Friday, May 1, 2009

Media Literacy

Media Literacy is, according to Wikipedia, the process of accessing, analyzing, evaluating and creating messages in a wide variety of media modes, genres and forms. One of the most important results of/motivations for educating people on media literacy was mentioned by wiki: To teach everyone how to "critically analyze messages to detect propaganda, censorship, and bias"...
To me, that is the biggest goal of making everyone aware of the media/tools/etc. around them, because if they do not utilize them or understand them, then only certain voices will be represented/heard in our media, thereby creating a division/hierarchy of power... and moreover, this leads to a lack of comprehending when a certain form of media is pushing a dangerous agenda.
Googling/thinkin about "media literacy" reminded me of Twitter, a site I recently caved to become a part of... I laughed as I made my profile because I was soooo incompetent (or at least, FELT very much so) when it came to figuring out the details of how it worked.
As has been the case with a required course I am taking on computer science. I am finding that Excel and certain programs (which come pretty easy to my little brother, who has grown up using Excel/Powerpoint/etc.) are rather difficult for me to understand. It got me thinking even more about computer/internet literacy... the pro's and con's... the benefits versus negative side effects of using online resources... And I must admit, while I feel that media literacy is extremely important, I simultaneously think that the culture in which we are immersed is far too media-saturated.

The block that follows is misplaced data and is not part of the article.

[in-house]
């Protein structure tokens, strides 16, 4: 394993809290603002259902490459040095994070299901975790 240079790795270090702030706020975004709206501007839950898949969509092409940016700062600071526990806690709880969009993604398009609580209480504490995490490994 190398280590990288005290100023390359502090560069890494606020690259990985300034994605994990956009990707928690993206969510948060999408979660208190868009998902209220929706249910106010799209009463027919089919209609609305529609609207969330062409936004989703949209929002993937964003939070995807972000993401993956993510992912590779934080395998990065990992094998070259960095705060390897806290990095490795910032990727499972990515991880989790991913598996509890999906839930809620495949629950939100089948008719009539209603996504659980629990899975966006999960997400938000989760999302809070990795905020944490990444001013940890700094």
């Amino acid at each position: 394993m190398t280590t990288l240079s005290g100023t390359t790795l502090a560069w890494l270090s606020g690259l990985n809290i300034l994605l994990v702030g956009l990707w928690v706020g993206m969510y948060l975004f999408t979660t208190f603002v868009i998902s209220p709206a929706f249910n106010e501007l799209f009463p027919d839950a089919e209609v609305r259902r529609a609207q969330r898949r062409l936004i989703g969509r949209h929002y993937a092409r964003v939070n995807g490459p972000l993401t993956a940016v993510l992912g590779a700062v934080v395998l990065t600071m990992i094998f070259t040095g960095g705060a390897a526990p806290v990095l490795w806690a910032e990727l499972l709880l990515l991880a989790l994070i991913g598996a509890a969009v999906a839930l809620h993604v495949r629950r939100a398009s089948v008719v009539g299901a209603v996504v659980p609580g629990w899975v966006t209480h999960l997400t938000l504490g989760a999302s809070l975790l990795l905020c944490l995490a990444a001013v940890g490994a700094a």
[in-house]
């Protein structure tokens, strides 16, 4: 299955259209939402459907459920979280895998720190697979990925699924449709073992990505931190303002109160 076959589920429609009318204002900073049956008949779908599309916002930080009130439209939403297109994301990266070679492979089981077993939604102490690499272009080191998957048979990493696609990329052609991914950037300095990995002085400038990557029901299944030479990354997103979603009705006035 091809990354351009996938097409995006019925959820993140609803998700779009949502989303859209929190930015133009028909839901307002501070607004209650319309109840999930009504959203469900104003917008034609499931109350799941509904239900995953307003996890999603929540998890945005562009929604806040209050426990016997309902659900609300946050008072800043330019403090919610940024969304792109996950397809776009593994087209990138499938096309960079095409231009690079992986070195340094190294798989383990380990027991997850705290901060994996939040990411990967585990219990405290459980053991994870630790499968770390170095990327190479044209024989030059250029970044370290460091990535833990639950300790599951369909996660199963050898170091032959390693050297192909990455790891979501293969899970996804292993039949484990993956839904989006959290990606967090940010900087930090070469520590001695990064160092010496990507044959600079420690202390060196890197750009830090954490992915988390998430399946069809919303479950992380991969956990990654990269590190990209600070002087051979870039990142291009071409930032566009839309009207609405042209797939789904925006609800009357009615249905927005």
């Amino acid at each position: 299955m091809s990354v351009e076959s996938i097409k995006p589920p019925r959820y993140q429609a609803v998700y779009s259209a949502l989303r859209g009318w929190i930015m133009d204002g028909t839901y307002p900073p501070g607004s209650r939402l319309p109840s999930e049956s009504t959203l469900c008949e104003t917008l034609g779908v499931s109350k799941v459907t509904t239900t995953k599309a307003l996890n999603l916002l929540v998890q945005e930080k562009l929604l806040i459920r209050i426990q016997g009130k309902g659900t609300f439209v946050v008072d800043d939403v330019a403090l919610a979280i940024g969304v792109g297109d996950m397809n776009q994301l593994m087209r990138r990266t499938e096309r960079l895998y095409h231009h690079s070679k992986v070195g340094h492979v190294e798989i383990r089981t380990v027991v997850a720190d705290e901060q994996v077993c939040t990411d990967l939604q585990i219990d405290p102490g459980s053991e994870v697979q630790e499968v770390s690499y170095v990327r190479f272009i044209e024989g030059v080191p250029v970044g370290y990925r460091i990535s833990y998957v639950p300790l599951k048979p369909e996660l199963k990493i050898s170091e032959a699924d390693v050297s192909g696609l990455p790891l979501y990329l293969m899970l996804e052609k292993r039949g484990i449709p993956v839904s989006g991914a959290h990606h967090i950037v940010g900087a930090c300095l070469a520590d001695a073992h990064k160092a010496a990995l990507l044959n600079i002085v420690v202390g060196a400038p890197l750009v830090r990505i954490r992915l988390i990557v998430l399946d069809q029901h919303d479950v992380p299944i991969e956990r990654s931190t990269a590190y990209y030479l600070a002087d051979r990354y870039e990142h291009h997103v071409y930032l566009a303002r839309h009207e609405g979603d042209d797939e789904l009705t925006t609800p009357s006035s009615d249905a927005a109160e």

... And I just may be regretting joining Twitter already:) oh well. Call me old-fashioned.

Saturday, April 25, 2009

Digital "Disappointments?" or Misplaced Fear?

After reading this Henry Jenkins/Danah Boyd discussion, I became interested in aspects of this debate that I had not previously found so fascinating. The following section, in my opinion, contained valuable information:
The media often reference a Crimes Against Children report that states one in five children receive a sexual solicitation online. A careful reading of this report shows that 76% of the unwanted solicitations came from fellow children. This includes unwanted date requests and sexual taunts from fellow teens. Of the adult solicitations, 96% are from people 18-25; wanted and unwanted solicitations are both included. In other words, if an 18 year old asks out a 17 year old and both consent, this would still be seen as a sexual solicitation. Only 10% of the solicitations included a request for a physical encounter; most sexual solicitations are for cybersex. While the report shows that a large percentage of youth are faced with uncomfortable or offensive experiences online, there is no discussion of how many are faced with uncomfortable or offensive experiences at school, in the local shopping mall or through other mediated channels like telephone.